Unsuited, the Suitors of Old Shore House

Sifadis 1 original by darksoul1

From original by darksoul1

Sifadis Lafdi shooed her seleman away. She had no need of a sedan-chair; she was a woman, not an invalid. And the past week had been dry, and the day was fine. It was less than ten steps across the Processional Way, twenty in all to the cluttered courtyard of Two Boars House. Used to the tip-an-tilt deck of a ship, her step wasn’t dainty.

Stup and Dizpeter, and the lesser (warrior) gods arrayed around the two colossi, failed to intimidate her. They were set on the courtyard’s chequered paving like pieces upon a chess-board, though the two queens were loud in their absence. Heli’s bright rays glanced off the silver hawk, seeming misplaced amongst the stone statuary, and made darker the veranda’s yawning arches. She ignored the many lateral doors set within them and headed instead to the “official” entrance with its flanking boars, very fierce-looking, painted upon the copper-red wall.

At her approach the two holden, uniforms a-sparkle, crossed their pikes.

‘Lorken, Kullt, you dare question me?’

‘We do our duty, Sifadis Lafdi, Bel Hade,’ said the older guard, Lorken.

‘Then consider it done. Now let me pass.’

With a glance at each other they swiftly obeyed.

She hiked up the skirt of her treacle-and-amber brocaded kirtle. With a deep trim of ginger minever its hem was heavy and she’d no wish to trip. It might be fashionable to wear knee-length kirtles elsewhere in Rothi, but not here on the east coast. Here, the Ram-and-Lambs’ weeks were as cold as full winter despite Heli’s return. And since nothing could chill the bones as deep as sea-mist, she wore a cloak too. It dragged behind her, heavy with its encrustation of golden embroidery. As she stooped to scoop up her hem, her blood-red hair fell like a veil around her. She swept it back with impatient hand.

The “official” entrance gave onto a circular chamber, three storeys high, that pulsed with light, the gleaming gold-veined marble that swept aloft with the stairs seeming its source. It was not. Sifadis barely looked at the spiral of arches with their part-hidden doors—Breken Lafard’s audience chamber was off to her right. A “path” of green marble tiles led her there.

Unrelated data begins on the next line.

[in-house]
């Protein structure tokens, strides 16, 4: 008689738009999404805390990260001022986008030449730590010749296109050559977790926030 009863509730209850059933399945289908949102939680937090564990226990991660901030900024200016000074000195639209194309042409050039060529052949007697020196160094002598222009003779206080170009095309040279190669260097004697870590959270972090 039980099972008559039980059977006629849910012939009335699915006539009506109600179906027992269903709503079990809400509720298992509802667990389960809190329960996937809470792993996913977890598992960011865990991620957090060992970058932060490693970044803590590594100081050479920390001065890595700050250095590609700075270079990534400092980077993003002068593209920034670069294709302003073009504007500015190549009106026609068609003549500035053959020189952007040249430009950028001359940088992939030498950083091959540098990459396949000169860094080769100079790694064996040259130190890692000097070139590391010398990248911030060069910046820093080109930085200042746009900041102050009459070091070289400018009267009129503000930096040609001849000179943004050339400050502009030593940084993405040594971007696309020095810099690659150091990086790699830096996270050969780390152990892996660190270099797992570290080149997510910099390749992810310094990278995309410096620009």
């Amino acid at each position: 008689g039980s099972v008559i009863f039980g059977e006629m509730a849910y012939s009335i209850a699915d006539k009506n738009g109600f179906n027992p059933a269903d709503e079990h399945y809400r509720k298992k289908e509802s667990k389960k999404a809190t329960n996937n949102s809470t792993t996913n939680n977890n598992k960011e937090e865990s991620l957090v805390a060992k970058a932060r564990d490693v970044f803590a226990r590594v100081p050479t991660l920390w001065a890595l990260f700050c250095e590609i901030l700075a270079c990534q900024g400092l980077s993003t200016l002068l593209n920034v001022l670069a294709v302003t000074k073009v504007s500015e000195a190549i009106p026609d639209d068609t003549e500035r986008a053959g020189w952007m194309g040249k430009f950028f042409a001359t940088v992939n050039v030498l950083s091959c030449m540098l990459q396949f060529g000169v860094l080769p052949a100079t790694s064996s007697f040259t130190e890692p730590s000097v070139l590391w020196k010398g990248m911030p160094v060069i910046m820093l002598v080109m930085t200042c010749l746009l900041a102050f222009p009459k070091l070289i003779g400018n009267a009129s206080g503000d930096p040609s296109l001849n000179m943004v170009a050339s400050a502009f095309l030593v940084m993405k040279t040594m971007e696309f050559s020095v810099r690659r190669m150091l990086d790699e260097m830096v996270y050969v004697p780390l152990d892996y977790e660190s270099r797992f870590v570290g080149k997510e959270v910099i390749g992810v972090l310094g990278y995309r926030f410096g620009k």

Though not her first visit here, it was her first summons and, as with a passenger’s first time on the sea, her stomach lurched. Ay, she thought, and imagine how worse for those charged with treason. Restless and anxious, her gaze roved the cavernous chamber. Dark, though through no failing of Heli’s; the high-set green and blue glazed windows let in little light.

Breken Lafard-Legere was already present, sat on his low and round legere-chair. The chair wasn’t old but an imitation. With its circular canopy, it reminded her she needed a new summer parasol. No sign of Mikel Lafard Awis. But then this wasn’t to be a trial.

Her cloak softly shushed on the carpet in the otherwise silent chamber. Her shoes clipped. The multiple strands of her silver-gilt belt, where they hung behind her, set up an arrhythmic tinkle. Her bracelets jingled. The gold repoussé torc slipped but she resisted the urge to push it back up.

Though she wasn’t here in supplication, at the steps to the legere-chair she clasped her hands demurely before her.

‘Sifadis Lafdi of Old Shore House,’ announced Breken Lafard’s young cousin Garawen, which earned him a scowl.

Sifadis gave a cursory bow of her head.

‘Sifadis,’ Breken Lafard said in friendly, brotherly, tone. ‘You are not ignorant of why you are here.’

Ay, and how could she be when the entire citadel was abuzz with the talk. Ember, her most valued dulsind and kamerlinc, had reported only yesterday that the hindlings and urbs were wagering on it. She expected her hamlets fretted upon it, particularly the bachelor of Henet manse. Their concern she could understand; today’s decision could drastically alter their lives.

‘Impolite to ask a young woman,’ Breken Lafard hemmed, ‘but how many years have you?’